The hotel was in a pleasant part of Northwest Paris with a superb bakery opposite where we stocked up on gorgeous cakes and pastries for the room (and breakfast the following morning) before preparing the gen for the evening’s scooping expedition; I’d compiled a fairly hefty list of bars serving French micro beer with the help of Chris Fudge but as we only had one night in town there was no way we were going to get to even a third of them so careful selection of our targets was necessary!
The obligatory public transport scooping.
We were soon heading back into the city centre but first we checked out a local supermarket where we discovered no beer but some very cheap wine and port that we could buy the next day. Back at the metro station (with very Gaudi-esque lamps) we decided – because we’re sad like that – that the Montmartre funicular needed scooping in before we commenced the evening’s beery matters so headed off the short distance to Anvers station on line 2 before a walk up the most crowded street we’d seen thus far, lined with tourist tat shops and filled with tourists, before reaching our target.
The Montmartre funicular is a bit of an oddity as it only travels 102.8 metres at 36% gradient gaining a height of 36 metres (if you wonder where the fuck I get all this sad gen from, look here and learn) and there’s a set of steps alongside rendering it pretty irrelevant, although being a desperate funicular scooper I’m not about to diss the thing as;
1) It was free with our ticket, and
2) Every funicular counts, no matter how small!
Unfortunately, only one car was working with the other parked out of use at the top so a total clearance of the facility wasn’t available but we decided to score the incline anyway and joined the hefty queue for the space age metal contraption that was rolling down the hill towards us. A couple of minutes later we were at the top and looking around to see what the attraction of the place was; OK, the views weren’t too bad and there was a half-decent beige church (apparently it’s the Basilica de Sacré Coeur) plonked on the hill, but I think this one definitely falls within the remit of what I call “guidebook blindness” whereby every tourist makes a bee-line for all the attractions mentioned in whichever guide book recommends such inane activities as going up a hill to see a beige church and some half-obscured views rather than thinking of activities for themselves and, as we were there purely to scoop the funicular and didn’t really give a toss about the beige church, I don’t think we can be lumped in with the walking dead which comprise the majority of tourists!
Within a minute we were bored with the attraction of Montmartre hill so took the next funicular back down again and returned down the bustling street lines with tat shops (including a shop called Tatti!) to Anvers metro station. Just a note of caution here – I’d watch your valuables around here as anywhere with throngs of tourists will attract shady characters and there were a few hanging around watching for likely victims, although it’s not a dodgy area by any means; those are nearby where the recent riots started!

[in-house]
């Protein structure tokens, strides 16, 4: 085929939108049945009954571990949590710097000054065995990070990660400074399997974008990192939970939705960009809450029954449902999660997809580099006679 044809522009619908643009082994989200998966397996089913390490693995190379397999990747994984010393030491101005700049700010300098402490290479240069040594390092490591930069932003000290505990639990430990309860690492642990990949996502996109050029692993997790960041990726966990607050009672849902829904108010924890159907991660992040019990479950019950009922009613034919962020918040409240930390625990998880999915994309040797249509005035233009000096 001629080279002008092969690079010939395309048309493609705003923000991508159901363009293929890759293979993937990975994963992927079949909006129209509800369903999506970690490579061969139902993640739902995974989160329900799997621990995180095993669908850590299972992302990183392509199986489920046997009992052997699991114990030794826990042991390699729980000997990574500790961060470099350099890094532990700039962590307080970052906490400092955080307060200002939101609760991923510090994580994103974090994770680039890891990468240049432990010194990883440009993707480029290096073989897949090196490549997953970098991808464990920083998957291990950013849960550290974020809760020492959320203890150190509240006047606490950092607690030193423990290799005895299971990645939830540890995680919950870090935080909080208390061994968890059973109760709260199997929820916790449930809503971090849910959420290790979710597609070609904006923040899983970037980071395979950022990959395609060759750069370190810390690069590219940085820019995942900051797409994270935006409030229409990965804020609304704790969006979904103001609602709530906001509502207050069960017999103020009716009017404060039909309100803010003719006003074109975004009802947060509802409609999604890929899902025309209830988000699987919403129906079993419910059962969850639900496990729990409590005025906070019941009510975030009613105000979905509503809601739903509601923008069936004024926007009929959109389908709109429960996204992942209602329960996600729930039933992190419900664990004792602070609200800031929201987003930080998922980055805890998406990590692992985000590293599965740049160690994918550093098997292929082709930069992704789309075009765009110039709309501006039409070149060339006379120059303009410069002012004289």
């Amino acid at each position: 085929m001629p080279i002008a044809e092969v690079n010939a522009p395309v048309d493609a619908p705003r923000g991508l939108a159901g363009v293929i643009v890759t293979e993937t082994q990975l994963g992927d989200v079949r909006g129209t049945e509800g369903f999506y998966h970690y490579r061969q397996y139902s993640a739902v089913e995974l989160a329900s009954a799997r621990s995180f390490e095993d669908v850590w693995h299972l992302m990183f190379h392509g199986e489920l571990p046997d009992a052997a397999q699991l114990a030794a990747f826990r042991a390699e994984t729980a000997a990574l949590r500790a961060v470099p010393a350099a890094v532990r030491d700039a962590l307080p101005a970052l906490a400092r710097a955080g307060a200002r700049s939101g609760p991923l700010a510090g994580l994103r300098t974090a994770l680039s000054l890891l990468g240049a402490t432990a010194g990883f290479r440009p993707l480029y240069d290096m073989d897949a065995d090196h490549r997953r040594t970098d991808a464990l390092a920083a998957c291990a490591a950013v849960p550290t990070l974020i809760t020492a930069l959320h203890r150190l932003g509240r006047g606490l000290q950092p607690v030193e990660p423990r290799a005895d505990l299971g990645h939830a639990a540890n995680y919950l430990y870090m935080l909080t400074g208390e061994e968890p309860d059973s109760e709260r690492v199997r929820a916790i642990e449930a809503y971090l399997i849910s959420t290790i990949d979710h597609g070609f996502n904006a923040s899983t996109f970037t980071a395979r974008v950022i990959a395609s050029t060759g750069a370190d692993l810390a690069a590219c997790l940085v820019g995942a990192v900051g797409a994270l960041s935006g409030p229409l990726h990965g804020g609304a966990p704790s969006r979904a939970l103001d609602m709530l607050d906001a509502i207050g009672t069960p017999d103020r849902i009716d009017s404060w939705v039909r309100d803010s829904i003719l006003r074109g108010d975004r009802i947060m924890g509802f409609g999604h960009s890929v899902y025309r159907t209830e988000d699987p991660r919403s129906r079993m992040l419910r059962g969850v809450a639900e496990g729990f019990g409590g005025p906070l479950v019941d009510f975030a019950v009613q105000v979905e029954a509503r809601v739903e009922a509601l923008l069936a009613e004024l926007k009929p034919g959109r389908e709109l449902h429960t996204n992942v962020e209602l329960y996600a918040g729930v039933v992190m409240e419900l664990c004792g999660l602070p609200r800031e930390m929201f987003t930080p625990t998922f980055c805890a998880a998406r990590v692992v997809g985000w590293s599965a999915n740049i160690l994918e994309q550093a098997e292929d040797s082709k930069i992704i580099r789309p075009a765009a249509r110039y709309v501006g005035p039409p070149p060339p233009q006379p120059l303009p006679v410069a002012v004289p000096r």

With plenty of time we decided to make a quick trip over to the Eiffel tower as the weather was so nice (the heavy showers had long gone) so took the metro down to the Arc de Triomphe where we changed for line 6 that deposited us just over the river from the tower at Passy. On clumping down the unexpectedly large flight of steps to the Seine we were treated to a glorious view of the tower and, more interestingly for a sad public transport lover like myself, the metro as it crossed the river on a Victorian trestle bridge of considerable length and attractiveness - if bridges can be described thus?
After risking life and limb (if you lose your life I personally don’t see why losing any limbs would bother you any further) we perambulated along the river in a very English manner until we reached the tower where we made a discovery that may yet drag us back to Paris – the lifts in the legs of the tower are actually funiculars, not lifts, as they run on rails, or so it seemed from our vantage point below one of the colossal spidery legs. Standing under the tower gave a good impression of the thing’s physical bulk and just why it can be seen from a plane passing over Paris – it’s fecking huge! Ever one to pick up on random facts, however, I was more interested in the fact that it was painted a horrible shade of beige…
A patchy start.
Right, time for some beer! We took a train to up by the Isle and walked the short distance to Rue Dauphine where our first target, the Taverne de Nesle, was located. We soon found what seemed to be the correct place and, although it didn’t look the same as Fudge had described it, in we went and studied the menu. It soon became clear that it didn’t look right because it wasn’t right – what’s the chance of having two bars in the same street with the same name, eh? With nothing better than Heineken’s Pelforth on offer (and that being dud, more importantly) we made our excuses to the bemused barman and pressed on down the road, confused as to why we couldn’t find the right bar!